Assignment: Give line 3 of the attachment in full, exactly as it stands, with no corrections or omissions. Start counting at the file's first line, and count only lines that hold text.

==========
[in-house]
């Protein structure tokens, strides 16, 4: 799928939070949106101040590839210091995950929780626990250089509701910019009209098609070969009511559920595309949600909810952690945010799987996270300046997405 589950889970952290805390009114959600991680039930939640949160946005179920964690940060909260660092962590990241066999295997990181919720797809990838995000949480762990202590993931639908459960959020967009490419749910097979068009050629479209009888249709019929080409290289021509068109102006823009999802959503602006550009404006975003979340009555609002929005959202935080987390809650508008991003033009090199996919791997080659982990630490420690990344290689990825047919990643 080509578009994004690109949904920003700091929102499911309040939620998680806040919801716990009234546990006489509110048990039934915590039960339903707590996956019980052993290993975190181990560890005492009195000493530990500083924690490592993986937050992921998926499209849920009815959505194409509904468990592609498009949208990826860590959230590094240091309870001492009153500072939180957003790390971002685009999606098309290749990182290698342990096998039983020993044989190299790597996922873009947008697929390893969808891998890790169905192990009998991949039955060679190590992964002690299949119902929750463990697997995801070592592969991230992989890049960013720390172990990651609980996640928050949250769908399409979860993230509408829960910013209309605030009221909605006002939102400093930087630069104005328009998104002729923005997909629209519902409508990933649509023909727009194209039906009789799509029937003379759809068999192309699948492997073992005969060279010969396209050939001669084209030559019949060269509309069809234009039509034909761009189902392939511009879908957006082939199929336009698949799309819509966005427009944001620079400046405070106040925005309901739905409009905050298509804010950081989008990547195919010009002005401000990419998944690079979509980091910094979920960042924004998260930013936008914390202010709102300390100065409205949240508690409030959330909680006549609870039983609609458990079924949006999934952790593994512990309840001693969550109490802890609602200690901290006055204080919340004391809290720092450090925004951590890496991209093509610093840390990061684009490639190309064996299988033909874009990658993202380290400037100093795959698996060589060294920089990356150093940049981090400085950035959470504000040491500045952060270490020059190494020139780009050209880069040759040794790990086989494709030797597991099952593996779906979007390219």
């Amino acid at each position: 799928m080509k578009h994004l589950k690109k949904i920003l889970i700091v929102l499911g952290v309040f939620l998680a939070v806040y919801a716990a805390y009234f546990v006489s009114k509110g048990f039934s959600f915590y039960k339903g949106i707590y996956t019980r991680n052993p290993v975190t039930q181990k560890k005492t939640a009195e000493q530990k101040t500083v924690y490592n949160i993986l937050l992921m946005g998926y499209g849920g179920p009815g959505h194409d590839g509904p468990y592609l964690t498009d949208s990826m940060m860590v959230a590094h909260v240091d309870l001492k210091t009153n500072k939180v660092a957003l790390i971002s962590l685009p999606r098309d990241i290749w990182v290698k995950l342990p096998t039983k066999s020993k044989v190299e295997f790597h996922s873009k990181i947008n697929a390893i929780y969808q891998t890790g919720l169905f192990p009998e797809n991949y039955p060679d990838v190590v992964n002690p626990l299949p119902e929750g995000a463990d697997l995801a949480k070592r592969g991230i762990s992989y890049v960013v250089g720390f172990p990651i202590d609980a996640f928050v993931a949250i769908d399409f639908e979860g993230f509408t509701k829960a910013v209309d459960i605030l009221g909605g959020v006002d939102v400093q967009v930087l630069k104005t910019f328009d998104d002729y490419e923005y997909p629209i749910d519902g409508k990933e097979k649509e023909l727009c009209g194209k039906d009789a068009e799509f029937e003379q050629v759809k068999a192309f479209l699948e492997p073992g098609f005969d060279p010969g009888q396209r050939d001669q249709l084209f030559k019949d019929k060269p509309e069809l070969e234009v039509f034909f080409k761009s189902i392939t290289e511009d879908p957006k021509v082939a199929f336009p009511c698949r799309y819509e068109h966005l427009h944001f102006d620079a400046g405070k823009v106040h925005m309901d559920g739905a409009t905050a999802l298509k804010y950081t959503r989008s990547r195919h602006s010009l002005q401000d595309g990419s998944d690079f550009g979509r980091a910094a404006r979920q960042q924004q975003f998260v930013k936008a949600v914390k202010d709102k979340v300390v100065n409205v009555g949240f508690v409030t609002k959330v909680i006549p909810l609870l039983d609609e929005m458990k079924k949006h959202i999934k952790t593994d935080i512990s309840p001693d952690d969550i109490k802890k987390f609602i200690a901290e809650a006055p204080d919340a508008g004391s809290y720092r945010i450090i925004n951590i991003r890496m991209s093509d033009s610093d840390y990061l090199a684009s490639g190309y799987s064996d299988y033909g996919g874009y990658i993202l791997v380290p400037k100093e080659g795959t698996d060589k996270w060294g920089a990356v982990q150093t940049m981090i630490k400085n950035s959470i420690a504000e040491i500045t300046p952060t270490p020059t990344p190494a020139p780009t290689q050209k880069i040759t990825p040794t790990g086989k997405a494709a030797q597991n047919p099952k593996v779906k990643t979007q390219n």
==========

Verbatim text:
């Amino acid at each position: 799928m080509k578009h994004l589950k690109k949904i920003l889970i700091v929102l499911g952290v309040f939620l998680a939070v806040y919801a716990a805390y009234f546990v006489s009114k509110g048990f039934s959600f915590y039960k339903g949106i707590y996956t019980r991680n052993p290993v975190t039930q181990k560890k005492t939640a009195e000493q530990k101040t500083v924690y490592n949160i993986l937050l992921m946005g998926y499209g849920g179920p009815g959505h194409d590839g509904p468990y592609l964690t498009d949208s990826m940060m860590v959230a590094h909260v240091d309870l001492k210091t009153n500072k939180v660092a957003l790390i971002s962590l685009p999606r098309d990241i290749w990182v290698k995950l342990p096998t039983k066999s020993k044989v190299e295997f790597h996922s873009k990181i947008n697929a390893i929780y969808q891998t890790g919720l169905f192990p009998e797809n991949y039955p060679d990838v190590v992964n002690p626990l299949p119902e929750g995000a463990d697997l995801a949480k070592r592969g991230i762990s992989y890049v960013v250089g720390f172990p990651i202590d609980a996640f928050v993931a949250i769908d399409f639908e979860g993230f509408t509701k829960a910013v209309d459960i605030l009221g909605g959020v006002d939102v400093q967009v930087l630069k104005t910019f328009d998104d002729y490419e923005y997909p629209i749910d519902g409508k990933e097979k649509e023909l727009c009209g194209k039906d009789a068009e799509f029937e003379q050629v759809k068999a192309f479209l699948e492997p073992g098609f005969d060279p010969g009888q396209r050939d001669q249709l084209f030559k019949d019929k060269p509309e069809l070969e234009v039509f034909f080409k761009s189902i392939t290289e511009d879908p957006k021509v082939a199929f336009p009511c698949r799309y819509e068109h966005l427009h944001f102006d620079a400046g405070k823009v106040h925005m309901d559920g739905a409009t905050a999802l298509k804010y950081t959503r989008s990547r195919h602006s010009l002005q401000d595309g990419s998944d690079f550009g979509r980091a910094a404006r979920q960042q924004q975003f998260v930013k936008a949600v914390k202010d709102k979340v300390v100065n409205v009555g949240f508690v409030t609002k959330v909680i006549p909810l609870l039983d609609e929005m458990k079924k949006h959202i999934k952790t593994d935080i512990s309840p001693d952690d969550i109490k802890k987390f609602i200690a901290e809650a006055p204080d919340a508008g004391s809290y720092r945010i450090i925004n951590i991003r890496m991209s093509d033009s610093d840390y990061l090199a684009s490639g190309y799987s064996d299988y033909g996919g874009y990658i993202l791997v380290p400037k100093e080659g795959t698996d060589k996270w060294g920089a990356v982990q150093t940049m981090i630490k400085n950035s959470i420690a504000e040491i500045t300046p952060t270490p020059t990344p190494a020139p780009t290689q050209k880069i040759t990825p040794t790990g086989k997405a494709a030797q597991n047919p099952k593996v779906k990643t979007q390219n």